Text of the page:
Sparked by playing Arkham City, I grabbed a bunch of Catwoman TPBs from the library. I have to say I am not overwhelmed, but by God can Adam Hughes draw Catwoman. It looks to me like his depiction is the chief basis for the one in the game.
December 13, 2011
I read one book by Loeb/Sale and three by Pfeifer/Lopez/Lopez. It’s probably something about my age, but superhero comics have to be phenomenally well done to escape the basic cheesiness of the concept. Pfeifer tries for a certain realism, but he can’t dent the inherent fantasy. He throws in something very real like Catwoman having a baby, and then the baby gets kidnaped by Soviet supervillains or Amazon warriors. Loeb goes for more camp, but then he has things like mafiosi pledging allegiance to whoever has a certain ring, which sounds like a quest from Skyrim. I never get the sense that the writers know a thing about crime, about thievery, about mafiosi, or even about psychopathy.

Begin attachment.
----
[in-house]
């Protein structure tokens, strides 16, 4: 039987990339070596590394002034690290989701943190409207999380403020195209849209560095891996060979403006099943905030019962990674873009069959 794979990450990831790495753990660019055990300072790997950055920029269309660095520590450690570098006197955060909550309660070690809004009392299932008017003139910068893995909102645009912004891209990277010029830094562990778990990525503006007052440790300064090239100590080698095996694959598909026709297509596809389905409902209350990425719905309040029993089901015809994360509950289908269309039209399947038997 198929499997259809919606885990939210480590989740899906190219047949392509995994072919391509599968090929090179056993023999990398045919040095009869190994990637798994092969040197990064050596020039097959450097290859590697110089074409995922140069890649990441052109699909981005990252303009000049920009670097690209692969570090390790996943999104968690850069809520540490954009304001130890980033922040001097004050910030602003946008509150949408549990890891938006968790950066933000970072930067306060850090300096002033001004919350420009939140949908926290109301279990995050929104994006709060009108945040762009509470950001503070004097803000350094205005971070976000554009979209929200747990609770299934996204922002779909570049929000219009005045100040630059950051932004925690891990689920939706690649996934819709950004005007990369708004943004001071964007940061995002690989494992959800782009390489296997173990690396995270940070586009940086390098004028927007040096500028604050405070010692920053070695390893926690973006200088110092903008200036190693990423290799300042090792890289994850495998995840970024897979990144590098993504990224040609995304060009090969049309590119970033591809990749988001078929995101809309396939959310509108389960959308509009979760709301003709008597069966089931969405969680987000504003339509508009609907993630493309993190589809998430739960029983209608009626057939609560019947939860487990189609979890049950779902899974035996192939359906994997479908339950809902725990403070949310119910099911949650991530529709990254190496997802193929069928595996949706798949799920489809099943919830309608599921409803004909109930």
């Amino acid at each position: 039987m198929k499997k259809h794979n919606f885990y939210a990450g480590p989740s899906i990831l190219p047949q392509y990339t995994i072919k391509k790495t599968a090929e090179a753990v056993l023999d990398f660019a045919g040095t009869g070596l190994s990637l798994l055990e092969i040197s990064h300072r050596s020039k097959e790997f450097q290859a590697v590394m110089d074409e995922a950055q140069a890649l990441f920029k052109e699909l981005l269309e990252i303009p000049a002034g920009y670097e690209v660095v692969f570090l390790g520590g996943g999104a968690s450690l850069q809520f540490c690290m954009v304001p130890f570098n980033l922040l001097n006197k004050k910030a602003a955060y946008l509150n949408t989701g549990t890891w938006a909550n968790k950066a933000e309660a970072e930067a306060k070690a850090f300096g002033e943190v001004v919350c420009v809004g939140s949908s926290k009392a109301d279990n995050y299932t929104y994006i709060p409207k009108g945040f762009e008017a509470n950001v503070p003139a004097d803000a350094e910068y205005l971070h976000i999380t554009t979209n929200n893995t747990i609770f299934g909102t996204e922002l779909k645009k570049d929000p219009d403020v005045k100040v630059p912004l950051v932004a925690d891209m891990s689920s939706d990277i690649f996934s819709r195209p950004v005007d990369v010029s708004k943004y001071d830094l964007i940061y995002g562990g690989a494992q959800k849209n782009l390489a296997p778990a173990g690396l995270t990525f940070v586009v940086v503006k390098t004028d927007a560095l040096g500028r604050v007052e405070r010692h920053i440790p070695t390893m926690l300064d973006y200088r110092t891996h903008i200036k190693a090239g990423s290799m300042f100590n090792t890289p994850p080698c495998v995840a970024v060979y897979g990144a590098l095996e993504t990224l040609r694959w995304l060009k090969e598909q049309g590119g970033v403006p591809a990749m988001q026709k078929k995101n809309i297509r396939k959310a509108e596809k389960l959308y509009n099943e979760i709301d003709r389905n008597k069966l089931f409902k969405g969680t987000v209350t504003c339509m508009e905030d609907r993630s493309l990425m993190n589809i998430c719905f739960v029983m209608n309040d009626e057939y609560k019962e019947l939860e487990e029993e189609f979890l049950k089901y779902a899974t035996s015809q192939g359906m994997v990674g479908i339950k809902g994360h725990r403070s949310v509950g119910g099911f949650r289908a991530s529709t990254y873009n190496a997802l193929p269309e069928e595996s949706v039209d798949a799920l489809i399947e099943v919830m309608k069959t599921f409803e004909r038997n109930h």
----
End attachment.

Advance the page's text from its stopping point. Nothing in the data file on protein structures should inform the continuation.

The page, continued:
Why does it work in the video games? Partly because they’re interactive: stuff that would be cheesy in a comic or movie isn’t when you’re doing it. And partly, they go for gothic excess rather than realism. Or to be more precise, they use realism to heighten immersion, not to model everyday life. It was probably wise that the game lets you see into Catwoman’s apartment but not go inside: making her an everyday figure who has to worry about diapers and nannies does not really improve her. (The exception is Peter Parker, but that’s not an endlessly repeatable formula.)